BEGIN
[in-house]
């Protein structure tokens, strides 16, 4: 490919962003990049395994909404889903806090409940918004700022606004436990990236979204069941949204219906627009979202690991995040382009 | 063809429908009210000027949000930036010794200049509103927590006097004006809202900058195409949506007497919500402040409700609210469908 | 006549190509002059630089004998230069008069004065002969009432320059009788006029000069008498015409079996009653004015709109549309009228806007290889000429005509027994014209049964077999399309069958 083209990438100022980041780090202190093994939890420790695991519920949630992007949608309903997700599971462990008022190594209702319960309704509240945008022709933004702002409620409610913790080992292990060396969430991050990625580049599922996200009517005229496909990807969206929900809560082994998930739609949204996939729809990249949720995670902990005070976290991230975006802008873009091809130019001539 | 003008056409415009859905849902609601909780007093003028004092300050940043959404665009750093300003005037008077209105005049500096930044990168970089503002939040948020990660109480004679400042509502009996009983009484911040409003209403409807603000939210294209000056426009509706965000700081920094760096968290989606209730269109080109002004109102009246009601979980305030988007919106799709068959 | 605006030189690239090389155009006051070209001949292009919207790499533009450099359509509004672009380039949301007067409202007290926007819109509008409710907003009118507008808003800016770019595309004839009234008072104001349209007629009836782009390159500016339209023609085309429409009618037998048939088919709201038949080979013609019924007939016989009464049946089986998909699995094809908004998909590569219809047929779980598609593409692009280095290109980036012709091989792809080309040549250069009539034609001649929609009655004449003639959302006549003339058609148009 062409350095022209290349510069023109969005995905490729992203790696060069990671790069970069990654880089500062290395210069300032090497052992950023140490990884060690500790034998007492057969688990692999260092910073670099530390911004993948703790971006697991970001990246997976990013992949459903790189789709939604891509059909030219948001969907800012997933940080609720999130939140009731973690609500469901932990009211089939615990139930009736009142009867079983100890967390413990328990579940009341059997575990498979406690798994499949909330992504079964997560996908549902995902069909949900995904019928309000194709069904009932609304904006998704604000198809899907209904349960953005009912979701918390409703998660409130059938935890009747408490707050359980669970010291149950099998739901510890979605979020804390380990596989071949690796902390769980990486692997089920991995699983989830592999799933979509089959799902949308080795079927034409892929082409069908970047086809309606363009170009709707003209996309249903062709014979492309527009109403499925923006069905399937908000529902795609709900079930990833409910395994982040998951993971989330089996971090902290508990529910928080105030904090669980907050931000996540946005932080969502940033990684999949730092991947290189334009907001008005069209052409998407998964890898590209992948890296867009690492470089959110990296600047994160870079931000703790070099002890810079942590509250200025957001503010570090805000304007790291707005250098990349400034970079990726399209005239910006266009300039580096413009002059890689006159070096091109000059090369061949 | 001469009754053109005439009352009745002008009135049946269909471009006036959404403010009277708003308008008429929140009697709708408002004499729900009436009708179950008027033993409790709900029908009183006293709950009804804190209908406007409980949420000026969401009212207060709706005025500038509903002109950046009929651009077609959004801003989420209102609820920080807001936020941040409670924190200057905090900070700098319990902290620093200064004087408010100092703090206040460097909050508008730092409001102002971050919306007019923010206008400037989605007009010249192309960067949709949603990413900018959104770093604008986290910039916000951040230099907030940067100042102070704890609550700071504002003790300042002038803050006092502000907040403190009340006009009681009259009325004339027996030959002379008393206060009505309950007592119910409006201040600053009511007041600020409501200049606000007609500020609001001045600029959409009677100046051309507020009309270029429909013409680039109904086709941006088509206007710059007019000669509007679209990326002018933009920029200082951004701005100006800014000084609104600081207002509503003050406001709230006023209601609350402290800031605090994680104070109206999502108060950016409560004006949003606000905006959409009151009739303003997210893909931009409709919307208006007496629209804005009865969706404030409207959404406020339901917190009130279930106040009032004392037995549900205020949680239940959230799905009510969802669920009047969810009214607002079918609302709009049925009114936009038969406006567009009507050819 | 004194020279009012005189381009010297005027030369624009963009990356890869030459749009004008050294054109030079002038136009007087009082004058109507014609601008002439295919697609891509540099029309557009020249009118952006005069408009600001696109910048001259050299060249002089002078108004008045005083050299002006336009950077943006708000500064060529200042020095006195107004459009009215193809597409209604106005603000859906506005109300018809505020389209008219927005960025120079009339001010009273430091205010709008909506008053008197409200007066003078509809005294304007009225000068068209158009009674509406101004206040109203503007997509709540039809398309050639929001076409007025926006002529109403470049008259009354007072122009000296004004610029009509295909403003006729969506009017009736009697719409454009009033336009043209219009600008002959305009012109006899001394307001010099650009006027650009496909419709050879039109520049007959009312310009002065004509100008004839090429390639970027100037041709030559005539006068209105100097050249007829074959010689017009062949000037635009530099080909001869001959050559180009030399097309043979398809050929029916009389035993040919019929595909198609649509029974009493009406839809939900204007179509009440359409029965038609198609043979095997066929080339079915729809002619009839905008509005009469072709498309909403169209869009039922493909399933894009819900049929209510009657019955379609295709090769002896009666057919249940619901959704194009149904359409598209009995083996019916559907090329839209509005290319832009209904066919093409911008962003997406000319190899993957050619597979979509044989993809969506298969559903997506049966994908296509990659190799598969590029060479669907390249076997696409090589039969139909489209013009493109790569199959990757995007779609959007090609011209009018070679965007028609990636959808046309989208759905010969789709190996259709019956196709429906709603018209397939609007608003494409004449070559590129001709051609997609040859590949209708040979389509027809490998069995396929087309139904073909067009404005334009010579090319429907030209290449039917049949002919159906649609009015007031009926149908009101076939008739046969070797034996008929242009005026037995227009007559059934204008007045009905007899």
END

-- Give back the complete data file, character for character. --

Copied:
[in-house]
């Protein structure tokens, strides 16, 4: 490919962003990049395994909404889903806090409940918004700022606004436990990236979204069941949204219906627009979202690991995040382009 | 063809429908009210000027949000930036010794200049509103927590006097004006809202900058195409949506007497919500402040409700609210469908 | 006549190509002059630089004998230069008069004065002969009432320059009788006029000069008498015409079996009653004015709109549309009228806007290889000429005509027994014209049964077999399309069958 083209990438100022980041780090202190093994939890420790695991519920949630992007949608309903997700599971462990008022190594209702319960309704509240945008022709933004702002409620409610913790080992292990060396969430991050990625580049599922996200009517005229496909990807969206929900809560082994998930739609949204996939729809990249949720995670902990005070976290991230975006802008873009091809130019001539 | 003008056409415009859905849902609601909780007093003028004092300050940043959404665009750093300003005037008077209105005049500096930044990168970089503002939040948020990660109480004679400042509502009996009983009484911040409003209403409807603000939210294209000056426009509706965000700081920094760096968290989606209730269109080109002004109102009246009601979980305030988007919106799709068959 | 605006030189690239090389155009006051070209001949292009919207790499533009450099359509509004672009380039949301007067409202007290926007819109509008409710907003009118507008808003800016770019595309004839009234008072104001349209007629009836782009390159500016339209023609085309429409009618037998048939088919709201038949080979013609019924007939016989009464049946089986998909699995094809908004998909590569219809047929779980598609593409692009280095290109980036012709091989792809080309040549250069009539034609001649929609009655004449003639959302006549003339058609148009 062409350095022209290349510069023109969005995905490729992203790696060069990671790069970069990654880089500062290395210069300032090497052992950023140490990884060690500790034998007492057969688990692999260092910073670099530390911004993948703790971006697991970001990246997976990013992949459903790189789709939604891509059909030219948001969907800012997933940080609720999130939140009731973690609500469901932990009211089939615990139930009736009142009867079983100890967390413990328990579940009341059997575990498979406690798994499949909330992504079964997560996908549902995902069909949900995904019928309000194709069904009932609304904006998704604000198809899907209904349960953005009912979701918390409703998660409130059938935890009747408490707050359980669970010291149950099998739901510890979605979020804390380990596989071949690796902390769980990486692997089920991995699983989830592999799933979509089959799902949308080795079927034409892929082409069908970047086809309606363009170009709707003209996309249903062709014979492309527009109403499925923006069905399937908000529902795609709900079930990833409910395994982040998951993971989330089996971090902290508990529910928080105030904090669980907050931000996540946005932080969502940033990684999949730092991947290189334009907001008005069209052409998407998964890898590209992948890296867009690492470089959110990296600047994160870079931000703790070099002890810079942590509250200025957001503010570090805000304007790291707005250098990349400034970079990726399209005239910006266009300039580096413009002059890689006159070096091109000059090369061949 | 001469009754053109005439009352009745002008009135049946269909471009006036959404403010009277708003308008008429929140009697709708408002004499729900009436009708179950008027033993409790709900029908009183006293709950009804804190209908406007409980949420000026969401009212207060709706005025500038509903002109950046009929651009077609959004801003989420209102609820920080807001936020941040409670924190200057905090900070700098319990902290620093200064004087408010100092703090206040460097909050508008730092409001102002971050919306007019923010206008400037989605007009010249192309960067949709949603990413900018959104770093604008986290910039916000951040230099907030940067100042102070704890609550700071504002003790300042002038803050006092502000907040403190009340006009009681009259009325004339027996030959002379008393206060009505309950007592119910409006201040600053009511007041600020409501200049606000007609500020609001001045600029959409009677100046051309507020009309270029429909013409680039109904086709941006088509206007710059007019000669509007679209990326002018933009920029200082951004701005100006800014000084609104600081207002509503003050406001709230006023209601609350402290800031605090994680104070109206999502108060950016409560004006949003606000905006959409009151009739303003997210893909931009409709919307208006007496629209804005009865969706404030409207959404406020339901917190009130279930106040009032004392037995549900205020949680239940959230799905009510969802669920009047969810009214607002079918609302709009049925009114936009038969406006567009009507050819 | 004194020279009012005189381009010297005027030369624009963009990356890869030459749009004008050294054109030079002038136009007087009082004058109507014609601008002439295919697609891509540099029309557009020249009118952006005069408009600001696109910048001259050299060249002089002078108004008045005083050299002006336009950077943006708000500064060529200042020095006195107004459009009215193809597409209604106005603000859906506005109300018809505020389209008219927005960025120079009339001010009273430091205010709008909506008053008197409200007066003078509809005294304007009225000068068209158009009674509406101004206040109203503007997509709540039809398309050639929001076409007025926006002529109403470049008259009354007072122009000296004004610029009509295909403003006729969506009017009736009697719409454009009033336009043209219009600008002959305009012109006899001394307001010099650009006027650009496909419709050879039109520049007959009312310009002065004509100008004839090429390639970027100037041709030559005539006068209105100097050249007829074959010689017009062949000037635009530099080909001869001959050559180009030399097309043979398809050929029916009389035993040919019929595909198609649509029974009493009406839809939900204007179509009440359409029965038609198609043979095997066929080339079915729809002619009839905008509005009469072709498309909403169209869009039922493909399933894009819900049929209510009657019955379609295709090769002896009666057919249940619901959704194009149904359409598209009995083996019916559907090329839209509005290319832009209904066919093409911008962003997406000319190899993957050619597979979509044989993809969506298969559903997506049966994908296509990659190799598969590029060479669907390249076997696409090589039969139909489209013009493109790569199959990757995007779609959007090609011209009018070679965007028609990636959808046309989208759905010969789709190996259709019956196709429906709603018209397939609007608003494409004449070559590129001709051609997609040859590949209708040979389509027809490998069995396929087309139904073909067009404005334009010579090319429907030209290449039917049949002919159906649609009015007031009926149908009101076939008739046969070797034996008929242009005026037995227009007559059934204008007045009905007899």